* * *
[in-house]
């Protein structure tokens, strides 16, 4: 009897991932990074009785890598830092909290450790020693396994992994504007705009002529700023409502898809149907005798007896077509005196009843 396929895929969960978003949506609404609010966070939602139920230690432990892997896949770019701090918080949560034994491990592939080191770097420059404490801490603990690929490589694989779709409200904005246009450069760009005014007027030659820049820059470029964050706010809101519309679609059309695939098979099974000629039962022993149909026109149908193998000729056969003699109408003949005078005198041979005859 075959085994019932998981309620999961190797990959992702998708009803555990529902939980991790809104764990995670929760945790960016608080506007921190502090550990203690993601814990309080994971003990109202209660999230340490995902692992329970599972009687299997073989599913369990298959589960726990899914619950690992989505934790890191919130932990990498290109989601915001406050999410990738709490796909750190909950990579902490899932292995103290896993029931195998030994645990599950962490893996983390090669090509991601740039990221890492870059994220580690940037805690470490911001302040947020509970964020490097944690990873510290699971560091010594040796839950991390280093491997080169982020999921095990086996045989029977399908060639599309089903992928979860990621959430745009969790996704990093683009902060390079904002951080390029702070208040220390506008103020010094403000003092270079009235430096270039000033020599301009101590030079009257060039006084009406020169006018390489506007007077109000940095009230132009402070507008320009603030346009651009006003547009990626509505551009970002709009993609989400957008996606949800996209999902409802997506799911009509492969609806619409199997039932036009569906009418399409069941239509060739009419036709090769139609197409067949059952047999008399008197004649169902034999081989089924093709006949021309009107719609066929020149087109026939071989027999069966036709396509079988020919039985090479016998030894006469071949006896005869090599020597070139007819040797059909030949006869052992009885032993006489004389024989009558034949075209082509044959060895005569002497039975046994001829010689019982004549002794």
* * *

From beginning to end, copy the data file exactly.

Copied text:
[in-house]
């Protein structure tokens, strides 16, 4: 009897991932990074009785890598830092909290450790020693396994992994504007705009002529700023409502898809149907005798007896077509005196009843 396929895929969960978003949506609404609010966070939602139920230690432990892997896949770019701090918080949560034994491990592939080191770097420059404490801490603990690929490589694989779709409200904005246009450069760009005014007027030659820049820059470029964050706010809101519309679609059309695939098979099974000629039962022993149909026109149908193998000729056969003699109408003949005078005198041979005859 075959085994019932998981309620999961190797990959992702998708009803555990529902939980991790809104764990995670929760945790960016608080506007921190502090550990203690993601814990309080994971003990109202209660999230340490995902692992329970599972009687299997073989599913369990298959589960726990899914619950690992989505934790890191919130932990990498290109989601915001406050999410990738709490796909750190909950990579902490899932292995103290896993029931195998030994645990599950962490893996983390090669090509991601740039990221890492870059994220580690940037805690470490911001302040947020509970964020490097944690990873510290699971560091010594040796839950991390280093491997080169982020999921095990086996045989029977399908060639599309089903992928979860990621959430745009969790996704990093683009902060390079904002951080390029702070208040220390506008103020010094403000003092270079009235430096270039000033020599301009101590030079009257060039006084009406020169006018390489506007007077109000940095009230132009402070507008320009603030346009651009006003547009990626509505551009970002709009993609989400957008996606949800996209999902409802997506799911009509492969609806619409199997039932036009569906009418399409069941239509060739009419036709090769139609197409067949059952047999008399008197004649169902034999081989089924093709006949021309009107719609066929020149087109026939071989027999069966036709396509079988020919039985090479016998030894006469071949006896005869090599020597070139007819040797059909030949006869052992009885032993006489004389024989009558034949075209082509044959060895005569002497039975046994001829010689019982004549002794």